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MATTER IYANTA MAYNARD ET AL. v. ALBERT SHANKER (02/25/69)

FAMILY COURT OF NEW YORK, NEW YORK COUNTY


February 25, 1969

IN THE MATTER OF IYANTA MAYNARD ET AL., PETITIONERS,
v.
ALBERT SHANKER, AS PRESIDENT OF THE UNITED FEDERATION OF TEACHERS, ET AL., RESPONDENTS. IN THE MATTER OF MICHELLE ELEY ET AL., PETITIONERS, V. JOHN DOAR, AS PRESIDENT OF THE BOARD OF EDUCATION OF THE CITY OF NEW YORK, ET AL., RESPONDENTS

Manuel G. Guerreiro, J.

Author: Guerreiro

 The petitions herein allege in substance that the respondents and their organizations have deprived children of educational opportunities and facilities during the recent school strike in New York City, in violation of section 3212 of the Education Law and within the meaning of article 3 of the Family Court Act.

Article 3 of the Family Court Act deals with neglect proceedings; section 312 defines "neglected child" in terms of a child whose parents or "other person legally responsible for his care" fail to properly provide for his welfare, including education. None of the respondents can be characterized as legally responsible for the care of the petitioners' children, though some of the respondents may have a public duty in the area of education. This is not tantamount to saying that they are legally responsible for these children (Riss v. City of New York, 22 N.Y.2d 579). The motion to dismiss is granted as to those petitions alleging neglect under article 3 of the Family Court Act.

The remaining petitions charge the respondents with violation of section 3212 (subd. 5, pars. a, b) of the Education Law. This court has jurisdiction to entertain these petitions (Matter of Cavanagh v. Galamison, 31 A.D.2d 635; People ex rel. Williams v. Shanker, 58 Misc. 2d 147). The respondents assert however that the statutory scheme of the Education Law precludes the petitioners from bringing this action. They rely on the fact that section 2570 of the Education Law which provides for a bureau of compulsory education, school census and child welfare in cities having a population of one million or more, and charges the said bureau with the duty of enforcing article 65 of the Education Law, in effect bars anyone not professionally connected to the school system from proceeding under article 65 of the Education Law.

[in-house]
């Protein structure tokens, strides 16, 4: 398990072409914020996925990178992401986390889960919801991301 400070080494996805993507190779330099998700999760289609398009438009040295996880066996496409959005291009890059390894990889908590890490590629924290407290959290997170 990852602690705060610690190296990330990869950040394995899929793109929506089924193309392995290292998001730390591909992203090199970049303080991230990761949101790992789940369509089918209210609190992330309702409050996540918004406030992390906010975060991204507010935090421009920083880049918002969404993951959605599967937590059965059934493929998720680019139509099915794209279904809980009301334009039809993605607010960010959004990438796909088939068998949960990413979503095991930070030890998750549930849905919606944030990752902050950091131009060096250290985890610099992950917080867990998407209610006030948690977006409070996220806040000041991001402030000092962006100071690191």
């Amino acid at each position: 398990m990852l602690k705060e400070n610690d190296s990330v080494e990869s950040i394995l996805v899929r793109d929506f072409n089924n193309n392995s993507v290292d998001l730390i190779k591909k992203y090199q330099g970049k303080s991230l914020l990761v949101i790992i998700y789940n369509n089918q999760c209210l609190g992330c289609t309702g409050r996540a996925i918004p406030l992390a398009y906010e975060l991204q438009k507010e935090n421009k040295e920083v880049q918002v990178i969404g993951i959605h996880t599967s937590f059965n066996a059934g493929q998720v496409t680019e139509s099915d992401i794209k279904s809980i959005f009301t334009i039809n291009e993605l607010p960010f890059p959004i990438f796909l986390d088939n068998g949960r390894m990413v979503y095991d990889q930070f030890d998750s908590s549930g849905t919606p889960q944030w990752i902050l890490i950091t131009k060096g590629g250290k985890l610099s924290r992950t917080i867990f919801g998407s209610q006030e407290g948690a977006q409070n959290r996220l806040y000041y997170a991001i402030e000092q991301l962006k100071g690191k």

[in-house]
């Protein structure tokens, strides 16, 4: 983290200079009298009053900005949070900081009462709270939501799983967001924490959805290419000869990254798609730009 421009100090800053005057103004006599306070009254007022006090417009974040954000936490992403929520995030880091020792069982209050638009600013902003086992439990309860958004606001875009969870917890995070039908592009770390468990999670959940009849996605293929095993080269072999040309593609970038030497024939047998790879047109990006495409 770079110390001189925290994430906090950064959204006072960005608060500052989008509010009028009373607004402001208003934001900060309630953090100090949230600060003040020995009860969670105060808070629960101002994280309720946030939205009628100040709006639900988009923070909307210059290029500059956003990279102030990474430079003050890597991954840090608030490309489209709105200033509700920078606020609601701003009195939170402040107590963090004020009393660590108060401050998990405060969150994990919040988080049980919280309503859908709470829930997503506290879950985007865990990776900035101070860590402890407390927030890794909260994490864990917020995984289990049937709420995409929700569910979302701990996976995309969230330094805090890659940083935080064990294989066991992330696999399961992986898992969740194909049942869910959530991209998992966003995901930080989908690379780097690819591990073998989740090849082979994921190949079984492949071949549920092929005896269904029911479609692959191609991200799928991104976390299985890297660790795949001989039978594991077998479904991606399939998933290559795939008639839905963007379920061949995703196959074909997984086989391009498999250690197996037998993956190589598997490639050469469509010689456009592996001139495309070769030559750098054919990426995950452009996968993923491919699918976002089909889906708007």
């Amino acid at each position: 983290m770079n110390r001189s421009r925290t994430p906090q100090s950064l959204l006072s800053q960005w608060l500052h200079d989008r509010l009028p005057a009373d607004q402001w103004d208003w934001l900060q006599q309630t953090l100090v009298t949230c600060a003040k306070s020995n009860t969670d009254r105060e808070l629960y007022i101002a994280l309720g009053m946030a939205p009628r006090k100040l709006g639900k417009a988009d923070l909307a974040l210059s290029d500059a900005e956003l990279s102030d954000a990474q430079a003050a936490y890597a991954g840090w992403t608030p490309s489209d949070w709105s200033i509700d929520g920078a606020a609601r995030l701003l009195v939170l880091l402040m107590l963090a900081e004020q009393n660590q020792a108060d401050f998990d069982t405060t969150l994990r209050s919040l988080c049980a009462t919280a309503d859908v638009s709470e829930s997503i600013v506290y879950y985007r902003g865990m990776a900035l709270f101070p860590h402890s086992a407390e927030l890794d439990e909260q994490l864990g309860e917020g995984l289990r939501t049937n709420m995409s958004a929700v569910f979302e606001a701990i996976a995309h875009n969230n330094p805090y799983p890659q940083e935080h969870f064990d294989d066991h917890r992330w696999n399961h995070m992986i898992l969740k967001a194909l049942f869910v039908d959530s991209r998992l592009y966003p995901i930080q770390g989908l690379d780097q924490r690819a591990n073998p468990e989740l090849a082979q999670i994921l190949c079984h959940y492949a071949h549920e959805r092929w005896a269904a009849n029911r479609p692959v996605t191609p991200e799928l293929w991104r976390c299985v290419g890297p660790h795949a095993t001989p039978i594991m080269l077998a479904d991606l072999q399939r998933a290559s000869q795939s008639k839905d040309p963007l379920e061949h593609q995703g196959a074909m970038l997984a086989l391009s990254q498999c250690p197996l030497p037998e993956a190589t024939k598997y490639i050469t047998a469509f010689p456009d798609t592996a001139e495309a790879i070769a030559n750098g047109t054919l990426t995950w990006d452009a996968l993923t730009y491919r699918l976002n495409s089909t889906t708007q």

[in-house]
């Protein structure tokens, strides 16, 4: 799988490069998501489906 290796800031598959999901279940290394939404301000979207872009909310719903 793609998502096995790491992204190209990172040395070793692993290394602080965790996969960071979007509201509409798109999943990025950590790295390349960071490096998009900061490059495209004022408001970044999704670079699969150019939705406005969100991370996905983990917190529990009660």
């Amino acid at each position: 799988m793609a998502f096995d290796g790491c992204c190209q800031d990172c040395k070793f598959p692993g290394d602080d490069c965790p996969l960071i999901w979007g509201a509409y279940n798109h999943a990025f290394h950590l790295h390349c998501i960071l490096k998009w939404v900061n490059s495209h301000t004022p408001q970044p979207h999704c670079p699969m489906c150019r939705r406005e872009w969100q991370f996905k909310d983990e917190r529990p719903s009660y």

Section 3233 of the Education Law provides criminal sanctions for violations of the Education Law, and therefore the principles of criminal law are relevant. Ordinarily anyone who is directly harmed by alleged criminal conduct can file an accusatory information before a Magistrate, unless the statute defining the illegal conduct specifically states otherwise, or the asserted illegal conduct is too remotely connected to the interests to be protected. Applying these principles to the instant proceeding, there is no specific prohibition in article 65 against a private person filing a complaint under the Education Law, nor can it be said that the interest of the petitioners in securing an education for their children is too remote from the asserted illegal conduct.

Section 1 of article XI of the New York State Constitution guarantees to the children of this State the right to public instruction. I know of no system where the enforcement of constitutional rights is entrusted solely to the public officials of the State.

"The judiciary is an indispensable part of the operation of * * * system. With the growing complexities of government it is often the one and only place where effective relief can be obtained * * * where wrongs to individuals are done by violation of specific guarantees, it is abdication for courts to close their doors" (Mr. Justice Douglas in Flast v. Cohen, 392 U.S. 83, 111.)

It may be that the Family Court is not the ideal forum to hear these complaints (People v. Anonymous, 44 Misc. 2d 392), but this court cannot decline jurisdiction for that reason.

The petitions in question read as follows:

"The respondents as listed herein did fail to exercise reasonable diligence in the control of the children to prevent the children from becoming neglected children, in that respondents as listed herein did not adequately supply educational opportunities and facilities as prescribed by the Education Law of the State of New York. The failure of the respondents as listed herein to provide an education as prescribed by the Education Law of the State of New York has resulted in the absence of the infant * * * from attendance in a public school from September 10 to November 4, 1968. The parent of the infants has continuously sought to have the infants attend a public school in the City of New York.

"Wherefore, deponent prays that the said respondents as herein be apprehended and dealt with according to law."

In order to establish criminal liability the alleged illegal acts must be set forth with particularity (Matter of Cardinal [ Munyan ], 30 A.D.2d 444 [1968]), the information must allege willful and unlawful intent (Matter of Richards, 166 Misc. 359), nor can these defects be cured by bills of particulars or motions to amend the information. For the above reasons the petitions herein fail to state a criminal cause of action as a matter of law. In view of this decision it is not necessary to pass upon the other arguments urged by the respondents.

Motions are granted, petitions are dismissed.

Disposition

Motions are granted, petitions are dismissed.

19690225

© 1998 VersusLaw Inc.



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